Like the opener, the set went into a tie break. The Swiss had a 4-2 lead before spraying two forehand errors, spoiling an opportunity to move two sets to love in front and make things even more challenging for the defending champion.
Roger made another significant forehand error at 5-5 to offer his rival a set point. Rafa closed the set after Roger’s backhand mistake to extend the drama and excitement after over two hours of grueling battle. Federer saved a break chance in the third set’s third game.
However, Nadal passed him with a crosscourt backhand winner at 2-2 to grab the lead. He cemented it a few minutes later following Roger’s huge backhand slice error. The Spaniard served for the set in game ten and delivered a super fine hold at love after the Swiss’ backhand mistake, taking two sets to one advantage and moving closer to the finish line.
Federer was in all kinds of trouble at the start of the fourth set. He saved two break points to avoid a setback and earned a break point in game four after a forehand winner. Rafa repelled it with a service winner but could not do the same on the second when Roger docked a forehand down the line winner that moved him 3-1 in front.
The Swiss held in game five after a forehand winner, and the set was in his hands when Nadal sprayed a backhand error at 2-5. The Spaniard lost serve for the second time, and they enrolled the decider after three hours and 45 minutes of outstanding tennis.
With momentum on his side, Roger broke in the fourth game. He fended off two break points in the next one to open a 4-1 gap, standing in an excellent position to dethrone his great rival and deliver Nadal’s first loss on clay after 52 straight wins!
With his back pushed against the wall, Rafa held at love with a forehand winner in game six. The young gun stayed in touch with Roger a few minutes later and erased the Swiss’ game point that could have sent him 5-2 up. Nadal broke back after Federer’s backhand error and held after deuce in game eight to level the score at 4-4 and gain a massive boost.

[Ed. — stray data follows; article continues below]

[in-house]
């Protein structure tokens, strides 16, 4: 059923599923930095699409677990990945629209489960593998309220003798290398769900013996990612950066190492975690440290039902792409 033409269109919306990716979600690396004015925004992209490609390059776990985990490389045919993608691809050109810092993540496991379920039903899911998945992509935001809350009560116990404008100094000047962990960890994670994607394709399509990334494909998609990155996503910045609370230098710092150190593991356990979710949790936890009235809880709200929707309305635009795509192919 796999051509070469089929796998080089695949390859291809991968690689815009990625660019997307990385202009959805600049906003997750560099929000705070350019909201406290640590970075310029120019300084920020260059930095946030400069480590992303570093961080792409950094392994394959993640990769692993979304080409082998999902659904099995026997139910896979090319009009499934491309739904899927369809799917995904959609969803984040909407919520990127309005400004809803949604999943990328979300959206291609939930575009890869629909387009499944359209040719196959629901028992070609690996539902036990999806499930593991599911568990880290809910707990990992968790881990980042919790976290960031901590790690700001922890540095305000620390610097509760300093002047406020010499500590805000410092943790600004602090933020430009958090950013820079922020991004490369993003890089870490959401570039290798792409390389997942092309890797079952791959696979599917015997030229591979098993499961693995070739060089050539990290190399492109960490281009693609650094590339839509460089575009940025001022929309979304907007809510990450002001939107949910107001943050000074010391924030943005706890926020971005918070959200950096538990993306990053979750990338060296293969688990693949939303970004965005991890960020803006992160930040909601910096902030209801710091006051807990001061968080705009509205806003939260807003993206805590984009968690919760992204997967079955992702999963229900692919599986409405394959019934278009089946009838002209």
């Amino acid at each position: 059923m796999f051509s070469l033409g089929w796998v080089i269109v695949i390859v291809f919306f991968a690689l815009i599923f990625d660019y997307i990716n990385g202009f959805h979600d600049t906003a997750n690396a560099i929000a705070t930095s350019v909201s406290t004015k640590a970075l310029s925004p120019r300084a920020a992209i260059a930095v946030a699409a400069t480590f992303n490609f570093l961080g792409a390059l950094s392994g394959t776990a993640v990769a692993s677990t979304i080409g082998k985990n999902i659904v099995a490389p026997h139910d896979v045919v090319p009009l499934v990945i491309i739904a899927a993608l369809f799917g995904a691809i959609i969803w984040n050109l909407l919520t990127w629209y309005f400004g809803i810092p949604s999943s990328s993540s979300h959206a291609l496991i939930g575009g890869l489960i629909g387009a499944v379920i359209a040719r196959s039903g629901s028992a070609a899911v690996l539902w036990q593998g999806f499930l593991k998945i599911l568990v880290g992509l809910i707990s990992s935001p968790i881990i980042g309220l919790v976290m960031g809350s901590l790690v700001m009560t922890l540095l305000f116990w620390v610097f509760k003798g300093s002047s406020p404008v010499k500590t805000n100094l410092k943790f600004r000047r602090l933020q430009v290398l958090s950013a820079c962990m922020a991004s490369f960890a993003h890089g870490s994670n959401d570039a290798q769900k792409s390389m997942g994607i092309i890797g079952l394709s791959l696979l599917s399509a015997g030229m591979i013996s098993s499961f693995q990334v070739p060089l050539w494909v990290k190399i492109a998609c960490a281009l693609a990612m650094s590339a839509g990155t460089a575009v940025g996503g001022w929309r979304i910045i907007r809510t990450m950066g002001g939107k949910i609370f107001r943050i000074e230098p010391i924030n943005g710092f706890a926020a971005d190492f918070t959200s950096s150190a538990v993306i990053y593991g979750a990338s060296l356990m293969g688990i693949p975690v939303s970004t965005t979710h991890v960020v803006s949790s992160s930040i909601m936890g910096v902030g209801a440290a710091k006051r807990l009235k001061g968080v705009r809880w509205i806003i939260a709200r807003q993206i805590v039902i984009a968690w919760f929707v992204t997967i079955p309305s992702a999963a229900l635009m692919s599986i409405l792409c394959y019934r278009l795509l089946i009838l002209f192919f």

However, Federer did not stop there, creating two match points on the return in game 12 that could have delivered his first Rome Masters crown! His forehand could not carry him in those pivotal moments. He made two easy mistakes from his more substantial wing and squandered a massive opportunity before Rafa blasted a forehand winner to set up the deciding tie break and gather momentum.
Finding himself 4-2 down, the Spaniard struck a beautiful forehand before Roger gained a 5-3 advantage, moving two points away from victory. His forehand cost him dearly again, netting a routine shot that could have brought him three match points!
Instead, Nadal climbed back to 5-5 after yet another marvelous rally he controlled with his forehand. A service winner gave Nadal his first match point. He completed the triumph with Federer’s forced error to celebrate the most significant moment of his young career besides the 2005 Roland Garros crown, earning a place among tennis immortals a few weeks before his 20th birthday.